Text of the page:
Jodie Chiemi Ching

Jamie Hirano.

Sixteen-year-old Jamie Hirano is on board as The Hawai‘i Herald’s newest intern. The junior at James B. Castle High School has her target goal clear in sight – attend New York University to major in journalism. When asked why she wanted to pursue a career in journalism, she replied, “It’s an opportunity to give [a] voice to others” and explained that she has enjoyed writing from a young age.

At Castle, Hirano has already started to cultivate leadership, planning and teamwork experience through student government and school activities. She has served as a Windward District student council representative, recording secretary and Key Club vice president. She is also currently the flute section leader for the Castle High School marching band.

For the duration of Hirano’s four-month internship, you will see her name pop up here and there in the coming issues of the Herald; she will be helping to compile our Bulletin Boards and write some pieces for Community Focus. Hirano’s first day at the Herald included a tour of the facilities. She met the office staff including those at our Japanese-language sister publication the Hawaii Hochi. She was in awe of the giant goss printing press in our printing department and even stopped to take a photo of it.

Hirano comes to The Hawai‘i Herald through a program with Hawaii Workforce Pipeline ( According to HWP’s website, the non-profit organization “is committed to bridging the gap between traditional education and careers that provide a living wage. We partner with local businesses to provide student members with an on-the-job, experimental learning opportunity. All student members are eligible for a certificate validating their hours of experience.”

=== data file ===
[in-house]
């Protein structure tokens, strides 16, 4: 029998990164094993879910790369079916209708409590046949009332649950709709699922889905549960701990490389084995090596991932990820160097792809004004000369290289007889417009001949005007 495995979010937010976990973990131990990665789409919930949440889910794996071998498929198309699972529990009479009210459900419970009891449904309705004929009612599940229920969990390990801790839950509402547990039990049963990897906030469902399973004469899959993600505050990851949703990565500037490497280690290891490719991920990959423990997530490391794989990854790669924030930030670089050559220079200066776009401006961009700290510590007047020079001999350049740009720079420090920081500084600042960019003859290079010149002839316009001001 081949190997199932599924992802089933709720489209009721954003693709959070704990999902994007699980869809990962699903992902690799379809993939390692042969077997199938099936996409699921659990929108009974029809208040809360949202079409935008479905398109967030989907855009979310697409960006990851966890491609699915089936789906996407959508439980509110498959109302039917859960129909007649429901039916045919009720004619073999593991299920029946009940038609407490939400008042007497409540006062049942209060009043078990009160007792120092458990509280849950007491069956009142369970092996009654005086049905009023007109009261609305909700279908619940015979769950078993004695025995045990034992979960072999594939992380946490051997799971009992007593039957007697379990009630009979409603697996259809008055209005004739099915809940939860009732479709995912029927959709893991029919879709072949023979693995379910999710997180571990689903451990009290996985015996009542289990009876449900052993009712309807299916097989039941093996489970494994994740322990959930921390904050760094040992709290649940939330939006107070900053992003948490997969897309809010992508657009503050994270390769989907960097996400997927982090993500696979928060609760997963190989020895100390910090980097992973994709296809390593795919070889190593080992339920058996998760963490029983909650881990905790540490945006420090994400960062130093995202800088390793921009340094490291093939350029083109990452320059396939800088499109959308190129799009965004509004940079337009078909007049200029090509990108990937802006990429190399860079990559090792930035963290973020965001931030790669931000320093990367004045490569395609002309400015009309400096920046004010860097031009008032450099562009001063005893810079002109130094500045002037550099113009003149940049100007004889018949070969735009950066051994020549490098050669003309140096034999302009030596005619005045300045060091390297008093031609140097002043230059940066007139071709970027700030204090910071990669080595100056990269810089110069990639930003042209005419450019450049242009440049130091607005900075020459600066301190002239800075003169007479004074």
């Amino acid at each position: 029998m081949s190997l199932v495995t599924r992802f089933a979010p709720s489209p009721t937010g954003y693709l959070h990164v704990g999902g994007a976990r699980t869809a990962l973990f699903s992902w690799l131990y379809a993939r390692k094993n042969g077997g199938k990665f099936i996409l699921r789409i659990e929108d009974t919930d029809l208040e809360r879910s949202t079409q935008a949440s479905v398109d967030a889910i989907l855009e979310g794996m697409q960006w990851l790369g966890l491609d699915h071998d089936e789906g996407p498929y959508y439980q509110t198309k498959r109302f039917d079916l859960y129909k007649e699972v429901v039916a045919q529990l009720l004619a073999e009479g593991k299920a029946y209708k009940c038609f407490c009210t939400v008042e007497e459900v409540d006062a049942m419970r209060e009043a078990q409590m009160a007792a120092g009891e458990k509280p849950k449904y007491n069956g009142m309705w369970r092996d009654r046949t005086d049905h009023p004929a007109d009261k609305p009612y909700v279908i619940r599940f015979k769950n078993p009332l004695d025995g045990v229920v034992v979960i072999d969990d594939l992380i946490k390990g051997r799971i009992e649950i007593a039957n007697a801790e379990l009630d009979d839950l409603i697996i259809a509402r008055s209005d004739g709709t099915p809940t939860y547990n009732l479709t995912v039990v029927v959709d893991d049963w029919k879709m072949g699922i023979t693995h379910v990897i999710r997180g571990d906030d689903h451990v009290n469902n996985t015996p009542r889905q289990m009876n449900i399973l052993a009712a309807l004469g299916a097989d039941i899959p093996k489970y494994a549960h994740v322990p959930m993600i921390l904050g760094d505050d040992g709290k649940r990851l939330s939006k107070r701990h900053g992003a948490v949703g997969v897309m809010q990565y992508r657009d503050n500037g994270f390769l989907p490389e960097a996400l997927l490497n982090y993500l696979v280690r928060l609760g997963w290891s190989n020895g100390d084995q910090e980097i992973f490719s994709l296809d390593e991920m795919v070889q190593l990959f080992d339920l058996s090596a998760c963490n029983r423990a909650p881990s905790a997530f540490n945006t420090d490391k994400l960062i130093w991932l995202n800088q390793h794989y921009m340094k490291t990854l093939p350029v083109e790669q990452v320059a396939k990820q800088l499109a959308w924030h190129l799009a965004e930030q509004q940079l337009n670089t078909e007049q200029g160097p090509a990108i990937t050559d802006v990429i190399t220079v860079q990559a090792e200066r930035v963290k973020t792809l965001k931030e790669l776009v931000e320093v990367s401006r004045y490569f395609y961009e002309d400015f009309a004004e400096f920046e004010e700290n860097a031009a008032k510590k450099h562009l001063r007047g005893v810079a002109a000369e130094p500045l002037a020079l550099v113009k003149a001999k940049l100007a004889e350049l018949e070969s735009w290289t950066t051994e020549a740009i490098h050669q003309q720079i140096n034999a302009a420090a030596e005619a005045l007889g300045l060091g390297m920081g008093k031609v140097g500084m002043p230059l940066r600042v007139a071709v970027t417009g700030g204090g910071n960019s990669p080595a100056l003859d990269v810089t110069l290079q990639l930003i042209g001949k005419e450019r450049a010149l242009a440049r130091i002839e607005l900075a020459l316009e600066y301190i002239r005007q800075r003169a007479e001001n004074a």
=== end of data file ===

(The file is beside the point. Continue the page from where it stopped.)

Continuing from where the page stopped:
In recent years, The Hawai‘i Herald had the privilege of mentoring two other interns: Kacie Yamamoto (2019), a Moanalua High School graduate who now attends the University of Southern California and still continues to freelance for the Herald; and Katherine Itoh (2020) who graduated from St. Andrews Priory and currently attends Syracuse University in New York.

The Hawai‘i Herald is honored to work with young motivated individuals at a time when they are venturing out as contributing members of the community. It is a win-win situation when we can provide them on-the-job experience and students bring their enthusiasm and new ideas to enhance our publication. We hope to continue to do our part in supporting local students in their pursuit of their professional goals.

Finally, we are espcially looking forward to Hirano’s feature story on Nisshodo Candy Store’s 100th anniversary coming soon. Otanoshimi ni!   


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